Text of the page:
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I left the dreamy scene and drove slowly back towards Langcliffe, watching the dales country waking up as the sun followed me home, first lighting up the eastern side of Penyghent and Plover Hill.

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The higher slopes of the distant Ingleborough were next to be illuminated, then the western slopes of Ribblesdale: Little Stainforth, Smearsett Scar. Giggleswick Scar swapped a miserable grey coat for a nice creamy number.

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I’ve taken many shots of the setting sun from Winskill Stones but this young light is very different – harsher. Now, in spring, each day the sun shines here the scene becomes greener and fresher.
Is the sunrise better than the sunset in the dales? From a photographic point of view I have no preference – they’re just different. Philosophically, is the birth of a new day with its promises and hopes preferable to the death of the day which may have brought us joy and good memories, or perhaps stress and sadness? Sunrise every time for me this time. What do you think?  Below is a sunset photo of Ribblesdale taken last week.

dales ribble sunset
Since semi-retirement I’ve changed my sleeping habits by going to bed and also rising later than I used to. On work days I would regularly roll out of my pit at 6am – I think it stems back to early teenage years …Dad got up at 5am to go to t’ mill, and he would wake me so I could do my morning paper round before school. Perhaps we should all wake up at dawn, shake hands with the Sun and say ‘thanks for providing another day’.

Folly exhibitions

I visited one of my favourite buildings, The Folly in Settle this week to see the two latest exhibitions. Many locals were there talking to each other about how the town used to be. The ‘Back in Settle’ exhibition is a collection of old photos from the area inspired by a Facebook group set up by Mick Harrison https://www.facebook.com/groups/backinsettle/

dales Medal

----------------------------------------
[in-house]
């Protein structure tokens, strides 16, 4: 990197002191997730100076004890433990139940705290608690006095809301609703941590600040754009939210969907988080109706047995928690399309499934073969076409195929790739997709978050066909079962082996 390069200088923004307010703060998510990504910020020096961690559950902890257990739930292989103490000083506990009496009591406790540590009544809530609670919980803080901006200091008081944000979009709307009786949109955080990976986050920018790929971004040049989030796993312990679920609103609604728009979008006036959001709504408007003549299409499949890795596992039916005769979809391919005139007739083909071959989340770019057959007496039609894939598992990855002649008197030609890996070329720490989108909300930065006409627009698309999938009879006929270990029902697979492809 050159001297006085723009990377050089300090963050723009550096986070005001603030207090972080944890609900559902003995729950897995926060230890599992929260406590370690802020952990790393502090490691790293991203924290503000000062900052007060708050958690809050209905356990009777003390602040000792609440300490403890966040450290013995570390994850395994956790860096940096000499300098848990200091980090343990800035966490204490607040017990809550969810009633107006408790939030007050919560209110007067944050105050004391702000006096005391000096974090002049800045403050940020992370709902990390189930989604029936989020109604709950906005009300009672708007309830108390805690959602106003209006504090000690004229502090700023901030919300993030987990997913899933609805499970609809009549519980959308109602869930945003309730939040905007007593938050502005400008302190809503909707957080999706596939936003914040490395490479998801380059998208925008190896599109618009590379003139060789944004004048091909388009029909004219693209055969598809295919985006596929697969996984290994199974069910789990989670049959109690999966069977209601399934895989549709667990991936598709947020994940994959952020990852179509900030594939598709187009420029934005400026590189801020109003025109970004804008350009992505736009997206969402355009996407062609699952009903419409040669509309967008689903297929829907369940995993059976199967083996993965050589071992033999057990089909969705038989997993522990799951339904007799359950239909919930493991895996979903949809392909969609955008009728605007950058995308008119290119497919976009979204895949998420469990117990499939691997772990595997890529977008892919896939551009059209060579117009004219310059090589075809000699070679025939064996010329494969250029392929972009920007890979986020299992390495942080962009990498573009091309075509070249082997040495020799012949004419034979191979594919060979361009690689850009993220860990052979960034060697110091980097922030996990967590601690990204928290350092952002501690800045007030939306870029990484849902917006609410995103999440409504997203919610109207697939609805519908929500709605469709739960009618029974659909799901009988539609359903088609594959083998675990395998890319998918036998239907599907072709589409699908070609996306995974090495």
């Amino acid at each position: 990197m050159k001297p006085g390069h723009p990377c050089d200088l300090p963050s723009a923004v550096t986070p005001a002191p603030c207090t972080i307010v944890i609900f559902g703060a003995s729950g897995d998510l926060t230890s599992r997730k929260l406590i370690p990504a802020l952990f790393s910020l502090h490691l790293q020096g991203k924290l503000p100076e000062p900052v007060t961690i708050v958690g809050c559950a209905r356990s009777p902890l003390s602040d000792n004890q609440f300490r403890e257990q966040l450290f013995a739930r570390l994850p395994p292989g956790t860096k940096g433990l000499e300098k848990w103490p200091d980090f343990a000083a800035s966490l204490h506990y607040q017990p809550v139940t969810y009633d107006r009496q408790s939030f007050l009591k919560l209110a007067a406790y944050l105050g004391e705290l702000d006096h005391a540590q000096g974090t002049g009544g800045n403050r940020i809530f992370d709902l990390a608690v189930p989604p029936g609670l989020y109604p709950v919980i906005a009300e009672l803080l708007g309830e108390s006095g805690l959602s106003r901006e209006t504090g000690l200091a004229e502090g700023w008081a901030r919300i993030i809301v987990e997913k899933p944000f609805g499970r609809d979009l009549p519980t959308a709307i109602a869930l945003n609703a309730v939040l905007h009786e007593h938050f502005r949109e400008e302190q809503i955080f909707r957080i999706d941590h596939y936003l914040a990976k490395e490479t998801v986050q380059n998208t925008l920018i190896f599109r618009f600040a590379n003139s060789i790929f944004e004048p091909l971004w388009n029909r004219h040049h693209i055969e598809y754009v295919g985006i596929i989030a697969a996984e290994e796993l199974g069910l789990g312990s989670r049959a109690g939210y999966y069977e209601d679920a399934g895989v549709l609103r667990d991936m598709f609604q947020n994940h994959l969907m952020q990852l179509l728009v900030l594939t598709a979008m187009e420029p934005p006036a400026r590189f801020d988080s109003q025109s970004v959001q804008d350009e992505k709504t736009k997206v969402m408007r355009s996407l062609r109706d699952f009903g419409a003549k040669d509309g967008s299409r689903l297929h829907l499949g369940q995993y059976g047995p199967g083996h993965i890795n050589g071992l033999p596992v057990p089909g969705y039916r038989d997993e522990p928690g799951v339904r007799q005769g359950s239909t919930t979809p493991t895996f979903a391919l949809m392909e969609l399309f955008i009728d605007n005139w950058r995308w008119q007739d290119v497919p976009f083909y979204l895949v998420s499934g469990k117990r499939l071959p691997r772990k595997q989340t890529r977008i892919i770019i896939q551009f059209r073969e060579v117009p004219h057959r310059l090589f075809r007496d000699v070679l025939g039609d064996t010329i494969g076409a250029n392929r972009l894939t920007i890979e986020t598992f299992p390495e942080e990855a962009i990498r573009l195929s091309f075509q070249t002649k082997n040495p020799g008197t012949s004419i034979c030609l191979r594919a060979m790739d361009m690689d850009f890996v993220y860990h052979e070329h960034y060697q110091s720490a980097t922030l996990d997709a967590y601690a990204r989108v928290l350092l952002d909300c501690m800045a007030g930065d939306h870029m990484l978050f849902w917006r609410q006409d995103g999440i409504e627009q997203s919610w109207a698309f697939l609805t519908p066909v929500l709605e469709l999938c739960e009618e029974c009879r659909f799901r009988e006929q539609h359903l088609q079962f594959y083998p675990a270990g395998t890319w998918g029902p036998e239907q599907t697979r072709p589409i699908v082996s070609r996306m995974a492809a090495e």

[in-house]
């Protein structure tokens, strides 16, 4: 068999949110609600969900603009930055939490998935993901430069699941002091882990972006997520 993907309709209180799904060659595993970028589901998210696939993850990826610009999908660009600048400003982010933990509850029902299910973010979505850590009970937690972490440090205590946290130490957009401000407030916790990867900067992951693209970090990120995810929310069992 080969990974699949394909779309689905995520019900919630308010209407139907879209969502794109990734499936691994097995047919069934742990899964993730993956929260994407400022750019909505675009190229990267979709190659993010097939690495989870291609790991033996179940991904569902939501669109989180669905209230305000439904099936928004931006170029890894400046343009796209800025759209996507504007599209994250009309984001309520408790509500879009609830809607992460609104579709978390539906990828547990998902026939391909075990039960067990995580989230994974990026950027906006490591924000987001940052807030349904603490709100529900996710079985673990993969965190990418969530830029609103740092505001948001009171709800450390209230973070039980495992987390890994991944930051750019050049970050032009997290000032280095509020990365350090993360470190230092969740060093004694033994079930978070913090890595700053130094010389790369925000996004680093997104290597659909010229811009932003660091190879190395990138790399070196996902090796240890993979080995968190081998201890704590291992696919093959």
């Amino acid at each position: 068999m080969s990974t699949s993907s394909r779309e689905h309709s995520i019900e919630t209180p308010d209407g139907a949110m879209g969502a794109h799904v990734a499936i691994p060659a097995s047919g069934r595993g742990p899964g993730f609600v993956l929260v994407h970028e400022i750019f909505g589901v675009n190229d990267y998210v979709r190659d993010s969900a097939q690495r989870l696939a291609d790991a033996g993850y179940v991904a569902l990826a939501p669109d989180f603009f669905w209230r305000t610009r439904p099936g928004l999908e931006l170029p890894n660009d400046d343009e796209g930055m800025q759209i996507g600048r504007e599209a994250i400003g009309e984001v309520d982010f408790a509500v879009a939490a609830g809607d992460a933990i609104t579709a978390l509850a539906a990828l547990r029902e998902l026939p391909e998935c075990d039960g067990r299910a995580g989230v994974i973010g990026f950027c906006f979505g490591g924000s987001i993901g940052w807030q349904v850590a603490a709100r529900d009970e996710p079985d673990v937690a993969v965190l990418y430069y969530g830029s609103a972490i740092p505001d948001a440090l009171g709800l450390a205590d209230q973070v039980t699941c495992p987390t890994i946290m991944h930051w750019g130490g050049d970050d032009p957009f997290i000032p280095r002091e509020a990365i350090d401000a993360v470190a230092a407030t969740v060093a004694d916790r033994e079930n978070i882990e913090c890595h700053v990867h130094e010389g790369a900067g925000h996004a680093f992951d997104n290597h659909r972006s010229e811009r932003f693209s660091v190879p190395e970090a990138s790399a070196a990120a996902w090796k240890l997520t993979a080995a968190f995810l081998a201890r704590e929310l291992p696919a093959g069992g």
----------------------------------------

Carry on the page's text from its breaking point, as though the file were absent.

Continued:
‘1916: Chronicles of Courage’ is the third in The Folly’s series of World War One exhibitions and highlights the part local dales people played in the war. Not long ago I researched the part my own family played in the war. This large bronze medallion – a Dead Man’s Penny, as they were known – was given in honour of one of my granddad’s brothers (he didn’t have a wife or any children) and it is now in my possession. There were more than 1,355,000 plaques issued – a sobering thought.
For more details of the exhibitions visit http://www.ncbpt.org.uk/folly/

Dales weather

Yesterday morning I was admiring the pink blossom sprouting on a neighbour’s tree under a warm blue sky; in the evening I witnessed some very sad daffodils, their heads hanging low under the weight of heavy snow. That’s dales weather for you.

dales daffs

Water way to go, cats, dogs and a dodgy chopper

ribweir

The value of natural flood plains in the Dales was highlighted this week as they calmed the flow of rivers swollen by the excessive rain. New lakes were created here in Ribblesdale and throughout the region, saving communities further down the valleys from severe flooding (apart from where housing and industrial development has been erroneously allowed). As well as poor planning decisions there are other problems along riverbanks which have been created by humans. One is the way some landowners have banked up river edges to preserve or increase grazing land. In times of flood these act as barriers, and instead of letting rivers spread naturally, they speed up flow causing problems elsewhere. Weirs, built in many cases to help power old mills and create mill ponds, can also have an adverse effect. I watched the weirs and Langcliffe and Settle this week and saw first hand what they do when the rivers are high and fast-flowing. These artificial barriers raise water levels behind then cause a huge hydraulic jump afterwards. This causes great turbulence and danger in the worst conditions as witnessed in my picture. I’m all for capturing a river’s power to create electricity through well-placed turbines but I wonder if weirs are really necessary today? Also, in low water weirs are a barrier to fish migration and promote the growth of algae.
dogturd

There’s a popular walk from Settle along Watery Lane, but it proved a bit too watery last Sunday. I did manage this photo, however, where it seems the local allotment holders or perhaps fellow walkers are fed up with coming across doggie-do. I’m not sure whether the luminous paint looks worse than the dog mess but it certainly gets the message across.
inglequarry

There was still plenty of water at the top of the dale on Monday as I took a stroll in the Ribblehead region and around Ingleborough Nature Reserve. Signs of industry don’t have to be depressing and can create some interesting views.

kilningle

whernquarry